Thursday, September 25, 2008

Art as Commodity versus Art as a product of Humanity

True art cannot be bought or sold. It can only be experienced.

In that sense, it's a lot like love, or what we humans are capable of understanding of love. It follows guidelines that do not fit the mathematical constructs of economics. It cannot be explained with any language fully, or by any theory entirely. It defines our humanity, and therefore solidifies our position in the cosmos while it humbles us to our proper and healthy level of ego.

The tricky part comes here: We live in a society that quantifies values with the numerical constructs of economics. Art has been comodified in order to fit into an equation that crosses all human boundaries by reaching out to the worst things about our humanity. Greed has a funny way of unifying humans on paper, but not unifying them in reality.

I'll spin it this way. When I was younger, me and my brother played with an inordinate amount of lego building blocks. I had lots of legos, and I loved it. It's either a natural or trained inclination that any kid has: You have toys, now, you want more toys. More numbers of legos equals more fun. I mean come on, you can build more stuff with more legos, and create bigger sprawling lego metropolises where less legos only creates tiny buildings barely big enough to hold a green army figurine.

It's funny though, whenever I was playing with the legos alone, I never really was able to make all that big of cities. I could make planes, tiny main-streets, and maybe the occasional parachuting pirate, but I never expanded fully to the sweeping urban landscape my inner lego id desired. I always got bored. Perhaps I ran out of ideas, or more likely I realized playing with legos alone as a little kid is (surprise) lonely, and invariably not that much fun. But playing alone isn't how I created the best lego design of my life.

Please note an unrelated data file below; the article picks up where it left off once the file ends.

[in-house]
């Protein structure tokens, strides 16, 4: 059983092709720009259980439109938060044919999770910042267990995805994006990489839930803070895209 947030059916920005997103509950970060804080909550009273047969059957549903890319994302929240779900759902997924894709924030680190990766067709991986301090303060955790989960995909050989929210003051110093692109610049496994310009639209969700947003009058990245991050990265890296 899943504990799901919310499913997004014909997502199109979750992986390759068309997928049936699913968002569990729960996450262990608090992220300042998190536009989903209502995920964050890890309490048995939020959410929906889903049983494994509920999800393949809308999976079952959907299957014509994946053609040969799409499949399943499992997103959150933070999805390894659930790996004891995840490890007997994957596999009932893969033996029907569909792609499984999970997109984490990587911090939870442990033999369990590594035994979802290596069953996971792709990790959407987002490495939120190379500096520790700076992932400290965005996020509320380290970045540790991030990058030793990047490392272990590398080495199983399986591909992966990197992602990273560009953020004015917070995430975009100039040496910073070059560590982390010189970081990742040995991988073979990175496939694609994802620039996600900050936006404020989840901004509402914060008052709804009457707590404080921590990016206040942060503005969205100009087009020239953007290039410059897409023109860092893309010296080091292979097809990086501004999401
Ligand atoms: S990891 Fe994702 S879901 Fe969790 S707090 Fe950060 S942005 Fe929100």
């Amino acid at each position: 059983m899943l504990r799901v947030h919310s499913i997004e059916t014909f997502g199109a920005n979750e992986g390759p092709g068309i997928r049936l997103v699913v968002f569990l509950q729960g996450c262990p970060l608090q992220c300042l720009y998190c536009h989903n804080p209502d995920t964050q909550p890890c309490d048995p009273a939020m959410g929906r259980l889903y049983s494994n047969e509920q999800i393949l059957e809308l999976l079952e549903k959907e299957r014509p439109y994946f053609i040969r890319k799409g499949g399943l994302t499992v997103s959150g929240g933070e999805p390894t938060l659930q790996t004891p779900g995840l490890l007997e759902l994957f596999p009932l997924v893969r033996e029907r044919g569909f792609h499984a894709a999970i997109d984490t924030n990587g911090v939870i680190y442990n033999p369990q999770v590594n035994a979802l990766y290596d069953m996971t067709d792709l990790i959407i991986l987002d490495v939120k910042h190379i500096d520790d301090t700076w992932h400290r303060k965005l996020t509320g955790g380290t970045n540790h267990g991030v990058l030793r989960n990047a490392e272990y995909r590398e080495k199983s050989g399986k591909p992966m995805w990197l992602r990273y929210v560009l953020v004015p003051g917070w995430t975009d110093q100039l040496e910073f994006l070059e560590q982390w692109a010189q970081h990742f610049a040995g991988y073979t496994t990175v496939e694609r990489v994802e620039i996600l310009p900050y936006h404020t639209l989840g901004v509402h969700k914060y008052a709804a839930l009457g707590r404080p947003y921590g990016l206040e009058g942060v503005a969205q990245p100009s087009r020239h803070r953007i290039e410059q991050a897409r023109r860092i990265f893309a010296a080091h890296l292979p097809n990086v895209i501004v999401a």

My biggest accomplishment as a lego architect came not as a sole vision by my own self, but as a collective effort. My brother Nathan laid a lot of the groundwork, bounced ideas, and helped construct at least a few of our skyscrapers. My sister Kirstin, always blessed with more reason than our 8 year old punk asses gave her credit for, made stories about some of the people living in lego town, and that changed the way we designed the city. The lego city, in our imaginations, was now complete. It was stronger than it could have been if we all were separate, and had an imagined social architecture to boot. And man, if you ask any of us kids, that was one damn great lego city. We even took a picture of it.

My point is this. I wanted legos. Lots of legos. Through garage sales and kind friends, us kids were given lots of legos. But nowhere in my recollection did HAVING or OWNING lots of legos make them fun. It was playing with legos, which wasn't cool unless somebody else was there playing with you. This is why it was so much fun to get together with my friend Tyler and mix up all our legos, much to the chagrin of organization and personal lego retention. The true validation and the best art came when my desires weren't based on the acquisition of more legos, but rather playing with the legos I had with other human beings.

Art, or at least true art, isn't a kid having lots of legos. It isn't a self absorbed performance, a way to impress people, or a way to make money. These things are present in art, but they can in no way shape or form account for the creative process. Making lego things was the fun part. Fun wasn't buying lego things or having the most lego things. Greed didn't give better lego cities or a better time, it just gave me more legos.

What gave me fun was playing with the legos as a small group of humans. Little people interacting with other little people creating a tiny world that mirrors our own humanity. You could never buy that in a box or sell it next to a game of Mousetrap. It was and is invaluable and completely impossible to define. It was the process of creativity.

You can't buy that kind of time. It's forever lost in the past and therefore off the market. We can only remember the experience and hope for more of that experience in the future.

And when the experience of that art comes again, we will know it. It will be the only thing that is both impossible to understand or quantify, but also so simply human that even a child is drawn to it. It is virtue not by its perceived value. It is virtuous by bringing together people selflessly for the common good and teaching them things that cannot be explained or put into definable structures.

It is indeed, a lot like love.